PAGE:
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Buddhist Guidance on Using Social Media

Anam Thubten Rinpoche. From

These days, most of our communications and exchanges of information take place over social media, to the extent that it now feels like we cannot live without it. This is a very powerful medium with countless benefits, creating a virtual world beyond physical boundaries—almost like magic. These days, we can communicate and share text, images, and videos in real time, no matter where we are. There are many platforms, such as Facebook, Twitter, and so on, that we use in everyday life to share information and connect with each other without leaving our chair. Indeed, what we share can be distributed to an unlimited number of people at the same time.

The dark side of social media that must be recognized, however, is the rising anxiety and depression among people because of the accompanying onslaught of negative news, unrealistic expectations about how we should look, or what standing in society we should attain in order to be accepted. Also, too much screen time prevents us from connecting to the natural world and to our physical bodies, which are important for the physical and mental well-being of all people, young and old.

Perhaps one of the most damaging impacts of social media is that it serves as the virtual ground where all sorts of wrong and misleading information can be shared without any fact-checking. We are already seeing the impact of this manifest in society, resulting in widespread conspiracy theories and violent political divisions.

So the impact of social media has been enormous, in both positive and negative ways; we could go on with a litany of its ramifications. One concrete example is the creation of virtual sanghas and meditation retreats during the three years of the COVID-19 lockdowns. During the pandemic, many people could not meet, but lots of the good activity was absorbed by virtual connections. I personally connected with some of my Dharma brothers, with whom I hadn’t spoken in the last 20 years. Now they share their lives in pictures and writing as if I were with them back in Tibet. Once, I even requested a lama to give me a reading transmission of a sacred text all the way from Tibet while I was living in the West, which made me think that the smartphone in front of me also had a sacred aspect to it.

Social media is not going away any time soon, but it will become more and more integrated into our lives as time goes by. As Buddhists, we need mindful guidelines on how to use these tools. There are two practices that we can apply so that we can have the benefits and reduce the negative effects: they are discipline and discernment.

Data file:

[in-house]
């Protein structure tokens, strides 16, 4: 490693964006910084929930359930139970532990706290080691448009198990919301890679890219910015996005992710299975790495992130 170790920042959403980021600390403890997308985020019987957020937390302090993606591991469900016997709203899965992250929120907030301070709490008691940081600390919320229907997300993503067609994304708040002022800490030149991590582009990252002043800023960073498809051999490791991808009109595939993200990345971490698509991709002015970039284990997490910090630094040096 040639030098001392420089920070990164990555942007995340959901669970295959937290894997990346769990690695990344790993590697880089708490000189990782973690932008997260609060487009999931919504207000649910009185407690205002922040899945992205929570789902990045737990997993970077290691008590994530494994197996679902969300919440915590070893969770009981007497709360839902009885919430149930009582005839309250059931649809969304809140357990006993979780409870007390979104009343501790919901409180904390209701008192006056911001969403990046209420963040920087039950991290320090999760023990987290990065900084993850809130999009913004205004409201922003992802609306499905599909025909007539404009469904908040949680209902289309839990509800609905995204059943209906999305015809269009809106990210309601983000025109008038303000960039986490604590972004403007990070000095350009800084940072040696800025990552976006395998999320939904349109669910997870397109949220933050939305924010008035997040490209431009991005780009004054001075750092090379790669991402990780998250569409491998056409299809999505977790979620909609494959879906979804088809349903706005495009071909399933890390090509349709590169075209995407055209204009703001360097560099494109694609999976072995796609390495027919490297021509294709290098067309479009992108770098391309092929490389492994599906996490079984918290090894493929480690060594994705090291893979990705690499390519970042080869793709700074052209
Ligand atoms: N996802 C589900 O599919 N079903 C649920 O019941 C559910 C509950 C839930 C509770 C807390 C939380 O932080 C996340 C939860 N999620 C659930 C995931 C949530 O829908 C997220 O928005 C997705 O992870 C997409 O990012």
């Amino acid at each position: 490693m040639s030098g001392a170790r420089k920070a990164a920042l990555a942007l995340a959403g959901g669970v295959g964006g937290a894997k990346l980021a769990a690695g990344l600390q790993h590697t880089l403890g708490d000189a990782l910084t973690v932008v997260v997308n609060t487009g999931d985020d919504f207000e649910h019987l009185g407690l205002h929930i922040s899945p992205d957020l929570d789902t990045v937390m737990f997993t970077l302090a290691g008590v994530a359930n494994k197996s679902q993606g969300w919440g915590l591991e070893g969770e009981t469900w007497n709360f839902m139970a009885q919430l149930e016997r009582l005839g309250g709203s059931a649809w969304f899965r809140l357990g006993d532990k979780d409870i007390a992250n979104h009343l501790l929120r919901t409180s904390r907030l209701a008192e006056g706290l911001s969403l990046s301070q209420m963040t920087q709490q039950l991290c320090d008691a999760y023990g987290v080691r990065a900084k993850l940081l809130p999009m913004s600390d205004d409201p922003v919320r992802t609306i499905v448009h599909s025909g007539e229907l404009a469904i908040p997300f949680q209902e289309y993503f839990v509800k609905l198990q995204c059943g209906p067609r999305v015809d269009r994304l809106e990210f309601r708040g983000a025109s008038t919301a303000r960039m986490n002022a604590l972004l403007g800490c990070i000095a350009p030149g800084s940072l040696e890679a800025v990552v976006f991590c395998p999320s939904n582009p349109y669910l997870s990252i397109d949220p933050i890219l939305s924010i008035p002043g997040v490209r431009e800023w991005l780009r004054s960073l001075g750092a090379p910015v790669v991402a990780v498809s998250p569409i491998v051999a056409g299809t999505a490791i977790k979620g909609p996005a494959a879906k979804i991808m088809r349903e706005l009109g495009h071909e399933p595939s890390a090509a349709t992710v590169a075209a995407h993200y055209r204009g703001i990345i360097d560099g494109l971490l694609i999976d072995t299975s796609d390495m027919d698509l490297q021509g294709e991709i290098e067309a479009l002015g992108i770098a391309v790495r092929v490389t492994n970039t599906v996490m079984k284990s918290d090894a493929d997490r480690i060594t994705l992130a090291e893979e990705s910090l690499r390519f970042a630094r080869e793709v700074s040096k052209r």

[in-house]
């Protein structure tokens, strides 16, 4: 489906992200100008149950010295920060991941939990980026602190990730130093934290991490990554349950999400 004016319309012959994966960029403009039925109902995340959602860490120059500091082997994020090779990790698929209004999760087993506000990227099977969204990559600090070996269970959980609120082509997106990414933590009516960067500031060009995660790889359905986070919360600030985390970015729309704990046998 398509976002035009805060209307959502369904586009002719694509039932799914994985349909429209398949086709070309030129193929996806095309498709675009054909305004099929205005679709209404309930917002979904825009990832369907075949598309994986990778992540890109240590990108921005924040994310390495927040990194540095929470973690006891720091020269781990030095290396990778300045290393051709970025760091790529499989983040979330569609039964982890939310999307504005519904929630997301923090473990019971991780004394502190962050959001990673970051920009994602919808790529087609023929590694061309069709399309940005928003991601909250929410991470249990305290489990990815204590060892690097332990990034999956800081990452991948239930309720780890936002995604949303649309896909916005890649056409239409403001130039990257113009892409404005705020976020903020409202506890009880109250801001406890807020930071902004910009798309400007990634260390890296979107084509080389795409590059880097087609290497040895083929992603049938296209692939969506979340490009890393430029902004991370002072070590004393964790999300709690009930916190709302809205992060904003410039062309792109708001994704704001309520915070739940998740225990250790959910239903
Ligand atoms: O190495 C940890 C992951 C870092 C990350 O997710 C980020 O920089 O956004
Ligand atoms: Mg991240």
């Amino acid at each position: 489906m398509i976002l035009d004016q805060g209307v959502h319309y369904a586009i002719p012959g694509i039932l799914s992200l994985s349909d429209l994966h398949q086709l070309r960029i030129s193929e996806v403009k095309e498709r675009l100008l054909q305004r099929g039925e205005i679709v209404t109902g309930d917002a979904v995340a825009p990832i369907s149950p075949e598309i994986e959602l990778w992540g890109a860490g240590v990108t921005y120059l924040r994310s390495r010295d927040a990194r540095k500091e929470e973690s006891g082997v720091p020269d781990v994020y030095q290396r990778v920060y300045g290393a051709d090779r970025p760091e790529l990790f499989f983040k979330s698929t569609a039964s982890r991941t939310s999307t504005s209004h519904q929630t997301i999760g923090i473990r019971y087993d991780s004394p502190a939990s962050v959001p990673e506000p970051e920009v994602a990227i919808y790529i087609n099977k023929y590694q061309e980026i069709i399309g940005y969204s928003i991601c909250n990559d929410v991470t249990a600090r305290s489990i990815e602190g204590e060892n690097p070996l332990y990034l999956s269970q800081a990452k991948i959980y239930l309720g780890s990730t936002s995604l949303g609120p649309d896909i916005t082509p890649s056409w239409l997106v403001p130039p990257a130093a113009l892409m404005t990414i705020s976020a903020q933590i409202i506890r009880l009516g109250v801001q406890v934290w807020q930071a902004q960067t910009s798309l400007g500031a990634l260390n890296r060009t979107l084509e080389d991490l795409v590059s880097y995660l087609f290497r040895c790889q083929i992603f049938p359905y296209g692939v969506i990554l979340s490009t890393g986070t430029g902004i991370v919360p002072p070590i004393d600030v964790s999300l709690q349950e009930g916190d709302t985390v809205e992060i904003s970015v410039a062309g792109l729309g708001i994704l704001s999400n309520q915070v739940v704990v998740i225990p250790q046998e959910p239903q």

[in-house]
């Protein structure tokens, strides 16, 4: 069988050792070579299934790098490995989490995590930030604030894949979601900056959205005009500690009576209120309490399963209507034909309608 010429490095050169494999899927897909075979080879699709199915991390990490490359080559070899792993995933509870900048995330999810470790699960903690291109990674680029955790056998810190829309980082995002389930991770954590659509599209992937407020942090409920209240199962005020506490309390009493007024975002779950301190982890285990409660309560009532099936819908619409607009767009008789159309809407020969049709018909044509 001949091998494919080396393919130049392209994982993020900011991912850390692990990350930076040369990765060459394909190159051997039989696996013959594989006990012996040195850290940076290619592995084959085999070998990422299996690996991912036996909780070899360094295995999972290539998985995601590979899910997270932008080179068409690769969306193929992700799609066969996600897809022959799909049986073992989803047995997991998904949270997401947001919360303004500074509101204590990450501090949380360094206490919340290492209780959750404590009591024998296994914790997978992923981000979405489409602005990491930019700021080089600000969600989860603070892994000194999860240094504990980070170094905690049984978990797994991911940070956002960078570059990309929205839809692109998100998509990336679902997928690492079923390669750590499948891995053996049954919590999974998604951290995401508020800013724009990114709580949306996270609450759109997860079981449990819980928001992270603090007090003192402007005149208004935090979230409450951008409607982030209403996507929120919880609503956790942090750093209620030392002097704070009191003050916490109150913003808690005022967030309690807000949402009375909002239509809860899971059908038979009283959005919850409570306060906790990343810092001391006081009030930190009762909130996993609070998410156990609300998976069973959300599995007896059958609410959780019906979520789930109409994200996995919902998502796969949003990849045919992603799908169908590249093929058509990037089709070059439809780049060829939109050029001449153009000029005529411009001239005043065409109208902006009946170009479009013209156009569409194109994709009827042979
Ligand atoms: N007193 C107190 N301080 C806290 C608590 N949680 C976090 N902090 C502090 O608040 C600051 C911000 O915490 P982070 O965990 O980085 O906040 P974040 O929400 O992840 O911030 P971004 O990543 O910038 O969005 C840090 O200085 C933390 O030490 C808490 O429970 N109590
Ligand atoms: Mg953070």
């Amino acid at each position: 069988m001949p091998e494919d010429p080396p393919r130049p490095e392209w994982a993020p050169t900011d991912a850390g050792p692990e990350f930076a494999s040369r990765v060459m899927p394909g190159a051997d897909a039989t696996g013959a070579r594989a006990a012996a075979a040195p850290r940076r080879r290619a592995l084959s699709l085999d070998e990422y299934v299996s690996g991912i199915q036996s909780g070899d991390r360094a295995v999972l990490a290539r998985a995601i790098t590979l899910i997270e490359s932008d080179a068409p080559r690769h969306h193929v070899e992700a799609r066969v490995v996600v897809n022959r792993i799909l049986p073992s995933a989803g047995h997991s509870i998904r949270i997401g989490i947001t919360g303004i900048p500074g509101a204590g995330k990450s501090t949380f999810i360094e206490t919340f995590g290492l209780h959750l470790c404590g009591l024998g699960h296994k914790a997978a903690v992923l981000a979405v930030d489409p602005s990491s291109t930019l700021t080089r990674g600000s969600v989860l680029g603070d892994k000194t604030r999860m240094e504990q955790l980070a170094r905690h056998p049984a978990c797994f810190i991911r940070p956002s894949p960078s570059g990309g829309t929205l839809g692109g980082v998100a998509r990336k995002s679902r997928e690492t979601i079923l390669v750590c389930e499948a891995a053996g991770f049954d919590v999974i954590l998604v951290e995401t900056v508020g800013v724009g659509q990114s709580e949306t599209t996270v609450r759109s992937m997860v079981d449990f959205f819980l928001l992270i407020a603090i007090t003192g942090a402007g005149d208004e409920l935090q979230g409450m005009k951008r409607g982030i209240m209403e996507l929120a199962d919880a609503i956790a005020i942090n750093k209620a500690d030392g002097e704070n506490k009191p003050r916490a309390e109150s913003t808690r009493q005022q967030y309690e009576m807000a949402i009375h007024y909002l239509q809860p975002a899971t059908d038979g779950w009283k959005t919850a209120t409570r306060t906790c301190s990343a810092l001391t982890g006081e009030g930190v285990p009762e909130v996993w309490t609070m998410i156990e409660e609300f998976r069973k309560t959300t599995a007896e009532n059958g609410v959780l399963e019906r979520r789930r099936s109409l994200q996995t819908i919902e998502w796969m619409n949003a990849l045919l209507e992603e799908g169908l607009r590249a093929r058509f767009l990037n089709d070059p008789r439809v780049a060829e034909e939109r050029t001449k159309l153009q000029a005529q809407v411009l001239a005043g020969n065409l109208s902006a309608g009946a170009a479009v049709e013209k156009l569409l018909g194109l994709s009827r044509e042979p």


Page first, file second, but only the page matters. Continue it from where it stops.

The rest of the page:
First, social media is addictive. It can take up a disproportionate amount of our time, and often the information we receive is trivial and useless, like gossip or plain nonsense just designed to kill time. So we have to be aware of how much time we spend, restrict our usage, and combat the urge to return to our screen.

The second practice is knowing that there will be lots of false information in circulation; we must bear that in mind. Each time we open our screen, we must remember to use our discernment to analyze the content to see if it’s likely to be true or false. Some of the false information comes either from pure ignorance or directed malice, which can have negative impacts on a large societal scale. We should not support this.

Because in ancient times, social media was not an issue, the Buddha or early Buddhist masters did not specifically address such a problem. Yet, every epoch has had its own specific problems to deal with. Our times are no different, and this will only accelerate since times are changing faster and faster due to emerging technologies. We can use the Buddhist teachings and practices to deal with these new problems and develop skillful means to use these challenges to our advantage.

This widespread use of social media will bring with it chaos and positive changes at the same time. In the 15th century, when the printing press was invented and transformed society, its impact was similar in its scale to the rise of the internet. It gave a large swath of people access to knowledge that was formerly restricted to the few. It also marked the end of the monopoly of the Catholic Church over Christianity, allowing new denominations of Christianity to emerge, such as the Protestant Church.

So let me end on a positive note. There is a particular positive aspect to social media, which was probably not in the minds of the people who developed it. Originally, this technology was developed for military, commercial, and other uses. Nobody ever envisioned it becoming what it is today. Social media now gives a voice to people who never had the possibility of being heard, and it carries the potential to make the world more just and egalitarian. Social media is empowering so many people that its reach is unprecedented. It can bring about a revolution of consciousness that could take us to a world which is better than ever before for everyone.

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